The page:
concentrated runoff inside gullies and ravines. They are often temporary structures built to favour the establishment of a permanent soil cover to effectively conserve soil and water. In some cases, they are used to create new farmland using the harvested and intercepted sediments. They are often built-in series to progressively decrease the runoff speed and trap sediments through the whole length of the gully. Gully plugs can have an enormous beneficial effect on the soil moisture in adjacent lands as well as shallow groundwater tables which leads to improved agricultural production. Gully plugging is essential in both arid and humid areas.

In non-humid regions earth plugs can be used to restore gullied areas. The gully should preferably not be steeper than 10% or deeper than 2 m. In more humid areas diversion channels may be added to decrease the burden on the gully plug structure (Geyik, 1986). When stones are readily available stone check dams can be constructed to restore small gullies. The trapped sediments can be used as arable land, which can provide additional income to the farmers (Desta et al., 2005). Preferably flat stones are used as they add more strength.

Brushwood check dams are constructed across gullies with width less than 3 m and slope length less than 100 m. Plant materials are stacked behind a series of wooden posts that are driven deep into the soil. Brushwood from species that propagate vegetatively from cuttings is ideal to use as the roots encourage consolidation of the structure and the soil (Desta et al., 2005). After few years the established stems-plants can be pruned providing fodder and fuel (Liniger & Critchley, 2007). Once the check dam structure is in place, gully reshaping is required to ease plant establishment.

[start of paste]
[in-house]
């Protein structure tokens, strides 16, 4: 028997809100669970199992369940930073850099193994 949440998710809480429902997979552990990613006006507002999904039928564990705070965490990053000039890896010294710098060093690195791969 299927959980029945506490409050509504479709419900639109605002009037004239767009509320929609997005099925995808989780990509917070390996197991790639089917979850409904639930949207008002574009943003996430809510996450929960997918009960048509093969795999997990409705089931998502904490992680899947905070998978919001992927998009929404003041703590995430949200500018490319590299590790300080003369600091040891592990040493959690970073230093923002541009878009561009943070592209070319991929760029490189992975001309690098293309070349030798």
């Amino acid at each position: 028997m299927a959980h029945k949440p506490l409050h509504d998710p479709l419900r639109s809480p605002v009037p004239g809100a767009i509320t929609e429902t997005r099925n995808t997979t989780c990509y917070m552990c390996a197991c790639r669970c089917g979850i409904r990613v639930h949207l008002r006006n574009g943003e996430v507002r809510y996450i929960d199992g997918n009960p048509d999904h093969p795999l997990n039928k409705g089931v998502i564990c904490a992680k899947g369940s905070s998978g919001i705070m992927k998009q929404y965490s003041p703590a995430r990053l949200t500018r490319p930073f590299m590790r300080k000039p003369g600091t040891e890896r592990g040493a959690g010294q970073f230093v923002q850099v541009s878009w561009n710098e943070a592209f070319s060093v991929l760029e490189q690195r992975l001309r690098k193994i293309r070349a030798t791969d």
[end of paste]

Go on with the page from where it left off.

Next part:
In case of big gullies, a sediment storage and overflow dam can be used. The overflow dam is a stone-faced earthen dam that traps sediments and creates new farming land. It also acts as a rainwater collector, improving water availability for crops. It can potentially create new land and restore eroded landscapes (Desta et al., 2005).

 References: Knoop, L., Sambalino, F., & van Steenbergen, F. (2012). Securing Water and Land in the Tana Basin: a resource book for water managers and practitioners. The Netherlands: 3R Water Secretariat.

Geyik, M. (1986). FAO watershed management field manual. Gully control. FAO Conservation Guide (FAO).

Liniger, H., & Critchley, W. (2007). Where the land is greener: Case-studies and analysis of soil and water conservation initiatives worldwide. CTA/CDE/FAO/UNEP/WOCAT.

Desta, L., Volli C., Asrat W-A., and Yitayew A., 2005. “Community-based participatory watershed development. a guideline. annex.”